Examination of Witness (Questions 480
TUESDAY 6 FEBRUARY 2001
480. He said that to you, that it was to set
up his office?
(Mr Brown) That it was to set up his office.
481. He actually stated that?
(Mr Brown) Yes.
482. To Mr Brown?
(Mr Brown) To me, yes.
483. Do you know the exact date?
(Mr Brown) I do not know the exact date. All I can
tell you is that in June 1994 Zaiwalla moved offices from 95a
Chancery Lane to 60 Chancery Lane, and it was prior to the move,
and not very much before the move, so perhaps April or May 1994.
484. You say that the purpose of this money,
as explained to you by Mr Zaiwalla, was to assist in the office.
(Mr Brown) To assist in the setting up of Mr Vaz's
485. Not a donation to a charity or anything
(Mr Brown) No.
486. You are quite clear on that?
(Mr Brown) I am positive, yes.
487. Was there not a charity donation as well,
separate from that?
(Mr Brown) I do not know.
488. Given that you have a conviction for a
criminal offence, how can you expect the Committee to treat as
credible your evidence, both to the Committee and to the Commissioner?
(Mr Brown) I can answer that quite simply. I never
expected to come here. I came here of my own free will, because
I was asked to, and because that fact that I have just reported
to you is the only fact that I have. I have no other knowledge
of meetings, as I said, between Mr Zaiwalla and Mr Vaz. When the
Sunday Telegraph telephoned me last year, about 12 months
ago, it was because they wanted to do a story on Mr Baldry, and
I knew nothing about it. It turned out that they were events which
happened in 1997 and 1998, which was well after I left Zaiwalla.
489. Just going into background, how often would
you go and collect similar sums of money from the bank?
(Mr Brown) For Mr Zaiwalla?
(Mr Brown) Maybe half a dozen times a year. Most times
they were quite simple withdrawals, because he travelled abroad
a lot and preferred to take sterling in cash. To actually go and
withdraw cash and give it to him to give to somebody else was
a rarityin my presence anyway.
491. In your experience, is this the only time
it has happened or is it just rare?
(Mr Brown) As far as Mr Vaz is concerned?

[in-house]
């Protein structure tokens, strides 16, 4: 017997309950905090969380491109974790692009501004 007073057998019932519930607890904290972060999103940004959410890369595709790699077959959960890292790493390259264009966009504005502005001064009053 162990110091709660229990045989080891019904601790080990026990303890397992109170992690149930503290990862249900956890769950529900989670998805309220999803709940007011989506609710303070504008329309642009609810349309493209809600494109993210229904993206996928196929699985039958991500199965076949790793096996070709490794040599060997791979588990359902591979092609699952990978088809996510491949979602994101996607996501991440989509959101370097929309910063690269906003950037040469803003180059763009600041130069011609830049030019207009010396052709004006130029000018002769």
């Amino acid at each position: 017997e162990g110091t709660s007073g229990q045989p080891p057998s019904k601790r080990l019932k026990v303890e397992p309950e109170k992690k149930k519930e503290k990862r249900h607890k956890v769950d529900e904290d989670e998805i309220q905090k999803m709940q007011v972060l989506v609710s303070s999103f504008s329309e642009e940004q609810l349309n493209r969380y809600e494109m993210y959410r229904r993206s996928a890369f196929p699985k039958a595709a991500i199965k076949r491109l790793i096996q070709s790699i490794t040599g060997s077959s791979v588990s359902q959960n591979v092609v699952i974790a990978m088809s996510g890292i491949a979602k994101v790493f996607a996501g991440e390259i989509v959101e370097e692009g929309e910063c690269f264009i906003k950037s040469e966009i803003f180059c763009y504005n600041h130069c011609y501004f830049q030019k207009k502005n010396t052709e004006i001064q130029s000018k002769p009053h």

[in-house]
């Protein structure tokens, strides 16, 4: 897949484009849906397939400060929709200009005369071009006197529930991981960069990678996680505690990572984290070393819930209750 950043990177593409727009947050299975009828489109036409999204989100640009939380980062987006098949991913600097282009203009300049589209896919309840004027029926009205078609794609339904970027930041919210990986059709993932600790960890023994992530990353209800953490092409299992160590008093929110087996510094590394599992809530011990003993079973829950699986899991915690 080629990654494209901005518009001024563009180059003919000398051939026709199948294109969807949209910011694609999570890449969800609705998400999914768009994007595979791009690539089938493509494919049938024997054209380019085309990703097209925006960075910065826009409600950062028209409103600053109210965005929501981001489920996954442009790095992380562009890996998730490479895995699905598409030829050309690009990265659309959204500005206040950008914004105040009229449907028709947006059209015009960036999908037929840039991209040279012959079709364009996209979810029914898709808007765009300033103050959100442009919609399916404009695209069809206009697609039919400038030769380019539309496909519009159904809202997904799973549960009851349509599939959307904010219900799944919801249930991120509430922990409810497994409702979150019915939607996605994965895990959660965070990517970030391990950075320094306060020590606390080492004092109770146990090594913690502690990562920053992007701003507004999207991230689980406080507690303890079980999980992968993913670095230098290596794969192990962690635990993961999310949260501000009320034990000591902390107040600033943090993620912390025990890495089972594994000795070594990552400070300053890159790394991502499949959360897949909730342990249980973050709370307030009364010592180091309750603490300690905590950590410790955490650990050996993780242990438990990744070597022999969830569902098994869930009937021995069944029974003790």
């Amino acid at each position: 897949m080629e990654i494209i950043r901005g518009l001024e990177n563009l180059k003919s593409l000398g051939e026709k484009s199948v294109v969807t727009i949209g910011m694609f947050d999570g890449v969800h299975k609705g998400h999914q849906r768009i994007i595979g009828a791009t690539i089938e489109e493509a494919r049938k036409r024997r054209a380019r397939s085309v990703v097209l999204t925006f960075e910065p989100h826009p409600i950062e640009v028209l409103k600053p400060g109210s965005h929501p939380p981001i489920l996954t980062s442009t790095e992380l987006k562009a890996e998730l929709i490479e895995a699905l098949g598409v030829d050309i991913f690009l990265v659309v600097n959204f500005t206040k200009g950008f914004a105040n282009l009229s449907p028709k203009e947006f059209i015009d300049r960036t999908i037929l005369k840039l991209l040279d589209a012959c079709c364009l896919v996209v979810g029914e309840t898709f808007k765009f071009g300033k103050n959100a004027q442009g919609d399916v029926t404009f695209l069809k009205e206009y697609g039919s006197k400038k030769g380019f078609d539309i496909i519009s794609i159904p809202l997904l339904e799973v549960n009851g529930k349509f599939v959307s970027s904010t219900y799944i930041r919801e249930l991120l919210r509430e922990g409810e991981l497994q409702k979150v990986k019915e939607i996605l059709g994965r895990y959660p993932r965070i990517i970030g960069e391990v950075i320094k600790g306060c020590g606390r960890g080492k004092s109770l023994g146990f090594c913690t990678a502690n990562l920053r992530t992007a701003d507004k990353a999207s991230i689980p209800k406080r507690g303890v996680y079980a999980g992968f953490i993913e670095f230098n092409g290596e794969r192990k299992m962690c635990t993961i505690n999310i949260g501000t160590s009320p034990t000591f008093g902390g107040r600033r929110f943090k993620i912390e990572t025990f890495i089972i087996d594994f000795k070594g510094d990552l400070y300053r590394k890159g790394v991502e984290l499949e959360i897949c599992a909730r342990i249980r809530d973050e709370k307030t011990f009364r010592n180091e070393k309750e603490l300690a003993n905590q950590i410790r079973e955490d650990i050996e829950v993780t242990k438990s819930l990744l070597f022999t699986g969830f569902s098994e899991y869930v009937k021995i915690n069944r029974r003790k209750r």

492. No, leave aside Mr Vaz.
(Mr Brown) As I said, I used to go and withdraw cash
for Mr Zaiwalla without knowing what the purpose of the money
was. It went down to his account in the books. That was it. Sometimes
he told me; sometimes he did not. This is the only instance when
it was actually discussed.
493. Just for confirmation, in terms of involvement
with Mr Vaz, to your knowledge, this was the only occasion?
(Mr Brown) To my knowledge, yes.
494. You are not saying it could not have happened
at other times but this is the only time that you actually saw
(Mr Brown) This is the only time I saw him.
495. Was there any discussion about Mr Vaz with
(Mr Brown) No. The set-up of the office in Chancery
Lane was that Mr Zaiwalla's office was off the reception area.
The working part of the office was away from there, so people
coming in and out to see Mr Zaiwalla would merely go through the
reception without seeing any other member of staff.
496. Do you recall any conversations or other
conversations about Mr Vaz with Mr Zaiwalla?
(Mr Brown) No.
497. Does the name Mark mean anything to you?
(Mr Brown) Mark? No.
498. You have seen the transcript of the telephone
(Mr Brown) Yes, I have.
499. One point of clarification on what you
just mentioned, that you only saw Vaz there once yourself. You
are sure of that now, but I noticed towards the bottom of the
first page of the transcript, when Mr Milne said, "I was
asked about Mr Vaz...I do remember you did give himor someone
from his officean envelope." "Oh, yes. I remember
that quite vividly. He was up there quite a lot."
(Mr Brown) I think he may well have been up there
a lot, but that was just speculation, not that I actually saw
him a lot.